Email invoicing is a proactive way to request payments. You can share a payment form through email or add a link redirecting the recipient to a payment portal.

However, there are a couple of issues with this method: Email isn’t the most reliable form of communication, and customers can have trust issues making payments via email.

Expect a failure rate, but it’s a vital part of payment processing for a lot of businesses.

6. Accept electronic checks (eChecks).

To accept eChecks for payment, you need a form where the user can input their information, which you can see using payment processing software.

It’s basically a way to pay by check online. It’s a quicker and more reliable way than sending a paper check through the post, so offering this to your customers will make the process run smoother.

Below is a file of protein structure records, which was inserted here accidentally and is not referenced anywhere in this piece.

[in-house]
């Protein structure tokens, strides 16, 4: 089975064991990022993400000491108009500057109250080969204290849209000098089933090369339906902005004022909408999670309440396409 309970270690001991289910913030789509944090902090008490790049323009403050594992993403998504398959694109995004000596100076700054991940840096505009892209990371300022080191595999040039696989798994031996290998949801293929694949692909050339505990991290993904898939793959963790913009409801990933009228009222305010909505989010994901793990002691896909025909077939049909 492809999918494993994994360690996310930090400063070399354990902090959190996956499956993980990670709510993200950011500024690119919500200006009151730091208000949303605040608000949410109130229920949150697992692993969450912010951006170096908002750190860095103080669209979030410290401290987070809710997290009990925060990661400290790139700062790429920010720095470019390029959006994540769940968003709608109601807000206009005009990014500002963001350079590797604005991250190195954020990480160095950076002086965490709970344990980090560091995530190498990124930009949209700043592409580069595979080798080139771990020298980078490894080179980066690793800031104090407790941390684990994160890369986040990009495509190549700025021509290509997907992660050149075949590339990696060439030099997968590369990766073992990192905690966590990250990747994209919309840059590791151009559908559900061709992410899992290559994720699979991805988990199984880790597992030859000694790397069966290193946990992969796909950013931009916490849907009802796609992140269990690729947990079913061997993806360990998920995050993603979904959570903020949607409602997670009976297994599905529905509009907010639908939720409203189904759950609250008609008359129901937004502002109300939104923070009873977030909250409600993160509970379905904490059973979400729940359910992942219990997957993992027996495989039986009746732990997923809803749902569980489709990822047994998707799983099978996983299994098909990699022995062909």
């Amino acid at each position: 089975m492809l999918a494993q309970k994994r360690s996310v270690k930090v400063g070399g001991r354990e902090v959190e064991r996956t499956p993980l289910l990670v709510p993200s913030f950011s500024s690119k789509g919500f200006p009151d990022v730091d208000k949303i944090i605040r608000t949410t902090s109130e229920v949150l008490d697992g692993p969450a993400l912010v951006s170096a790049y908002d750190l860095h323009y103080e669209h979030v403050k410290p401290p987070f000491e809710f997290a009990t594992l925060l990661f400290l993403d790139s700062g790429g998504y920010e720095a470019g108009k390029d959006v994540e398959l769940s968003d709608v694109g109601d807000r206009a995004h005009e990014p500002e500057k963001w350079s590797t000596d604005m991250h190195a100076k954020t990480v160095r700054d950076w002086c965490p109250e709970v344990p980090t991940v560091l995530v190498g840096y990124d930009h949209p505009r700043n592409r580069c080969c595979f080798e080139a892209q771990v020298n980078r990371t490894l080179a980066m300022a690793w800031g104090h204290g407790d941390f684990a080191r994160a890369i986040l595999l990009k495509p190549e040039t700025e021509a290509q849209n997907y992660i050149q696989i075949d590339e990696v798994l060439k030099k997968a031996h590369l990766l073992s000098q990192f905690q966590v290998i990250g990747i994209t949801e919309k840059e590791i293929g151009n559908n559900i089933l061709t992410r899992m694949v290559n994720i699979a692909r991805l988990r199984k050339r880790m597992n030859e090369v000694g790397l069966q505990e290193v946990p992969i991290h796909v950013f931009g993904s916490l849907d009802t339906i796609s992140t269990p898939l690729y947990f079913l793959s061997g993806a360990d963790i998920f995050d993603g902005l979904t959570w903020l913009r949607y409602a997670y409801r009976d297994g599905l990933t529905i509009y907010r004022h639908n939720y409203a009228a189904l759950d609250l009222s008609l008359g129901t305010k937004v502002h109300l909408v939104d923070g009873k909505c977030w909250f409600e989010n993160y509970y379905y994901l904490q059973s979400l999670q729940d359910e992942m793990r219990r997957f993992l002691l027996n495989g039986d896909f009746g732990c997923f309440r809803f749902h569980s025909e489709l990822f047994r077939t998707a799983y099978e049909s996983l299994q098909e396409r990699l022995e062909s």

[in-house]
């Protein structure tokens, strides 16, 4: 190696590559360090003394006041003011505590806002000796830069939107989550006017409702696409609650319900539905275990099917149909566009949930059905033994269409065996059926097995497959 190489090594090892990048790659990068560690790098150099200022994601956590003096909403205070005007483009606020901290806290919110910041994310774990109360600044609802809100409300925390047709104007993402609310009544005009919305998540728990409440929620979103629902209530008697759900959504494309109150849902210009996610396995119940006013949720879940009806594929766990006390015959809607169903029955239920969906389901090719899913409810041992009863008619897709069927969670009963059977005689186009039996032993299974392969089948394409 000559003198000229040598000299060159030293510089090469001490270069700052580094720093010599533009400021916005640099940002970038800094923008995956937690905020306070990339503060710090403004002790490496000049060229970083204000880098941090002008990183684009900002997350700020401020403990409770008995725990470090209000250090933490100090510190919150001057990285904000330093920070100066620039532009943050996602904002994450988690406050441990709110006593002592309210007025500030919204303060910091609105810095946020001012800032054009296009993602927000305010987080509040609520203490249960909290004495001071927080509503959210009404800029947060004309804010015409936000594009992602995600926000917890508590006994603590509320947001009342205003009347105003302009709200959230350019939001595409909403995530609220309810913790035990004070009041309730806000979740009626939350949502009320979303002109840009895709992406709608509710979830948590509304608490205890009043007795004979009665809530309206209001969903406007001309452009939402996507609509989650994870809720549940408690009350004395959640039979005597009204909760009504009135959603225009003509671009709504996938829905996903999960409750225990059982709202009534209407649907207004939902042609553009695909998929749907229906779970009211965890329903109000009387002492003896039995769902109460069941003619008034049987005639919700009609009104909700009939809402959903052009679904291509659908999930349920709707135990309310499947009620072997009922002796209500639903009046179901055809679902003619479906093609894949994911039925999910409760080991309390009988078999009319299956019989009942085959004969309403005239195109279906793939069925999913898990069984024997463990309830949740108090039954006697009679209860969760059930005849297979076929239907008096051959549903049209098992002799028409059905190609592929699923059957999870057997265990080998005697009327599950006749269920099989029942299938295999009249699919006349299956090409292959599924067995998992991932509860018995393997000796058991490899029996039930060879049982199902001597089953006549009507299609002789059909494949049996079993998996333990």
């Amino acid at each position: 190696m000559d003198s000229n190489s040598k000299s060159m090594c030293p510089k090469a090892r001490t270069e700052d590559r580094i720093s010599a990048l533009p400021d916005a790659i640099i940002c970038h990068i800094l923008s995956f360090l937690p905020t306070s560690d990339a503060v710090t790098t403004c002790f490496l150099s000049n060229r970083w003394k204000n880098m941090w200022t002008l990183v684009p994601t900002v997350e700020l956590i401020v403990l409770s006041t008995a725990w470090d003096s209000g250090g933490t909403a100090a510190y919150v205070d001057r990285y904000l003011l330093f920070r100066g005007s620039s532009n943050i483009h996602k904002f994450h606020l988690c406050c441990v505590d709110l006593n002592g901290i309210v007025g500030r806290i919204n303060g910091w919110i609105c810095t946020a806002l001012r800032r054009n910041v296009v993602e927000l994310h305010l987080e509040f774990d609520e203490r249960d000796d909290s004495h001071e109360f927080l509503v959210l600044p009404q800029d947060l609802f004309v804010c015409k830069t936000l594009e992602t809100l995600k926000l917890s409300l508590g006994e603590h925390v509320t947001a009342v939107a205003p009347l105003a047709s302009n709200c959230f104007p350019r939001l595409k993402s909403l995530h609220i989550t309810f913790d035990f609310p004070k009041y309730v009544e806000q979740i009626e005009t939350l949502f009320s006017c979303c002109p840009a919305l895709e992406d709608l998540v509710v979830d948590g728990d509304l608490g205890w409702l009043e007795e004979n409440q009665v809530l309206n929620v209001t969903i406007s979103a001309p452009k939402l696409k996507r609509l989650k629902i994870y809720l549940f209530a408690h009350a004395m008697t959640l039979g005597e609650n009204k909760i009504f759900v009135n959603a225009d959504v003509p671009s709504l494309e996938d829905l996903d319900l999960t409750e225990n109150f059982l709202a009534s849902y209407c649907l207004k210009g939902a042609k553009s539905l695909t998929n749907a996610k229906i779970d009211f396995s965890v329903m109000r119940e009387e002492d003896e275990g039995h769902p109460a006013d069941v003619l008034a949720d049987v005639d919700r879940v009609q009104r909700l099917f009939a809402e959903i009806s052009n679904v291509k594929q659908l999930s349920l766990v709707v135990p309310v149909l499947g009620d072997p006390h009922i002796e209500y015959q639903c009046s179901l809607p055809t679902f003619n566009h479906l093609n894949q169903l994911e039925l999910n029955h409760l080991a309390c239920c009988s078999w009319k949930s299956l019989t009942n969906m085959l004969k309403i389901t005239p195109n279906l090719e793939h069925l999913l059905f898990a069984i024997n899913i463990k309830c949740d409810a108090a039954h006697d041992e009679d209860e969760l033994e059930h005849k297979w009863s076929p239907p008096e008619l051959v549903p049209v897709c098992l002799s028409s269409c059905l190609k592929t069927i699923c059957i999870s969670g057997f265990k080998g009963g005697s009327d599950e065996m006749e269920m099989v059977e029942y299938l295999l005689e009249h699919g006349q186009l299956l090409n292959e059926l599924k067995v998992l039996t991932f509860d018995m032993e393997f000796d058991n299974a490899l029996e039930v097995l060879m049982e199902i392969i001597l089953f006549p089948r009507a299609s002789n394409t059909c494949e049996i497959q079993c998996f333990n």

7. Accept cryptocurrency payments.

If you’re okay with handling cryptocurrencies, it’s a way you can extend your reach to a broader online audience.

Sites like Bitpay provide all the tools you need to accept crypto payments online, send invoices, request payments, and receive money on the go-through apps.

Because they’re a decentralized exchange, cryptocurrencies offer some unique benefits for businesses. You can accept payments from anywhere in the world without incurring currency exchange fees or bank handling fees. There’s also a reduced risk of fraud.

Start Accepting Payments Online for Free

No matter which payment processing software you choose, the most important part is making it easy for the customer to pay. And the more ways they can pay, the more likely your customers will follow through on a purchase.